Democratic demands are related to political struggle, in the way that wage demands are to the economic struggle. The Bolshevik politicians emphasised the struggle for democracy, and the economists emphasised the struggle for wage demands. Starting from the democratic struggle, the Bolsheviks made connections with the spontaneous economic struggle of the working class. The economists started from the opposite end, with the primacy of the economic struggle. They saw their task as supporting the economic struggle. When tsarist police attacked the picket line, the economists would show their hostility to the regime - thus lending the economic struggle itself a political character. They wanted to make ‘practical’ gains by joining the workers’ fight for higher wages and improved social conditions.

The economists wanted to derive the correct wage demands by listening to the workers and adopting the demands coming spontaneously from the masses. The Bolshevik politicians did not and could not derive their democratic demands from spontaneity. They derived them from the theories of democracy developed by international Marxism. Hence the political Bolsheviks were considered theoreticians and the economists claimed to be practical, down-to-earth activists.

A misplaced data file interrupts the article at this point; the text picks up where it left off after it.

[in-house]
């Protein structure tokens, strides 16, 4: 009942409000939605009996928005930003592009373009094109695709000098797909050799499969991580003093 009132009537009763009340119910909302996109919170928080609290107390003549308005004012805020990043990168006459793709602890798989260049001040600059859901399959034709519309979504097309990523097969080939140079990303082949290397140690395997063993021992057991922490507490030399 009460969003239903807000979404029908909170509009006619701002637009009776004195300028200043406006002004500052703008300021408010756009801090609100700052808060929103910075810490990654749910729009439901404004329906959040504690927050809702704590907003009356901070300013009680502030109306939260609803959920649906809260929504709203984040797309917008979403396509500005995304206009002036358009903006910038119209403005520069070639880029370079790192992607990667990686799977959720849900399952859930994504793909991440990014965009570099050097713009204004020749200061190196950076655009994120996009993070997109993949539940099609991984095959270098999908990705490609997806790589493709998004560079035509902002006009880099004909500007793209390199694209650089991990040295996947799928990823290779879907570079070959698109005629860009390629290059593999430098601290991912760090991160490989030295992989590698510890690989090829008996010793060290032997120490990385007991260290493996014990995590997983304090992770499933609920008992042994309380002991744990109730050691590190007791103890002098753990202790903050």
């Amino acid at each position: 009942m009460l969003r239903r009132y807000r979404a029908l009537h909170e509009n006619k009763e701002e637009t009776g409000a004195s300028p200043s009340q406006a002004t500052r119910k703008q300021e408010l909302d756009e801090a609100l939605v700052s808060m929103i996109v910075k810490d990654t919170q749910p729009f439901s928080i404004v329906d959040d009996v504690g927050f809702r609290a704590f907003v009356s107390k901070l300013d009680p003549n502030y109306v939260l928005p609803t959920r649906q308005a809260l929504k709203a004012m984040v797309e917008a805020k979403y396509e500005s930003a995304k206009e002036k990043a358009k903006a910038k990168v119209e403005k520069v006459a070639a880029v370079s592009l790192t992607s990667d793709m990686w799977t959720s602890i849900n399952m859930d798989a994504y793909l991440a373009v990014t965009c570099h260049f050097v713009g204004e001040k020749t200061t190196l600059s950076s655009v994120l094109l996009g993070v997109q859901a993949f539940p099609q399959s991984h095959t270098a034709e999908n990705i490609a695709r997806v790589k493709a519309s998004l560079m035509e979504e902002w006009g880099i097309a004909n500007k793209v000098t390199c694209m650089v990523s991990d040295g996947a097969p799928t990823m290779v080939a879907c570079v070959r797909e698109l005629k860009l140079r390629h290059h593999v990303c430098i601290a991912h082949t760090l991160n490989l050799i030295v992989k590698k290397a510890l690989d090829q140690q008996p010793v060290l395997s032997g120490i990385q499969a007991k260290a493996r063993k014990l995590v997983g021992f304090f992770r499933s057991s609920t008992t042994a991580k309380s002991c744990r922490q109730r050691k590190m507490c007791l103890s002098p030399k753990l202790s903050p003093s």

For example, the demand for a federal republic might become, one day, a mass demand voiced on every picket line. But this is not the case today, and it is not the reason the RDG or CPGB adopted it. You will not hear the demand for a federal republic, unless perhaps the workers have read Lenin’s State and revolution. This pamphlet may have been brought to the workers “from the outside”: that is, from outside the picket line and the economic struggle. Thus the economists condemned the Bolsheviks for complicating matters with political theory instead of adopting the demands that had arisen spontaneously from ‘within’ the economic struggle.

I argued that the roots of Ian’s fundamental opposition to the revolutionary democratic communist platform are to be found in economism: that is, a liberal democratic, rather than a revolutionary democratic position. Ian replies that the charge of economism is “plain silly”. He tells us that “economism is the separation of economic from political struggle”. But that is plain wrong.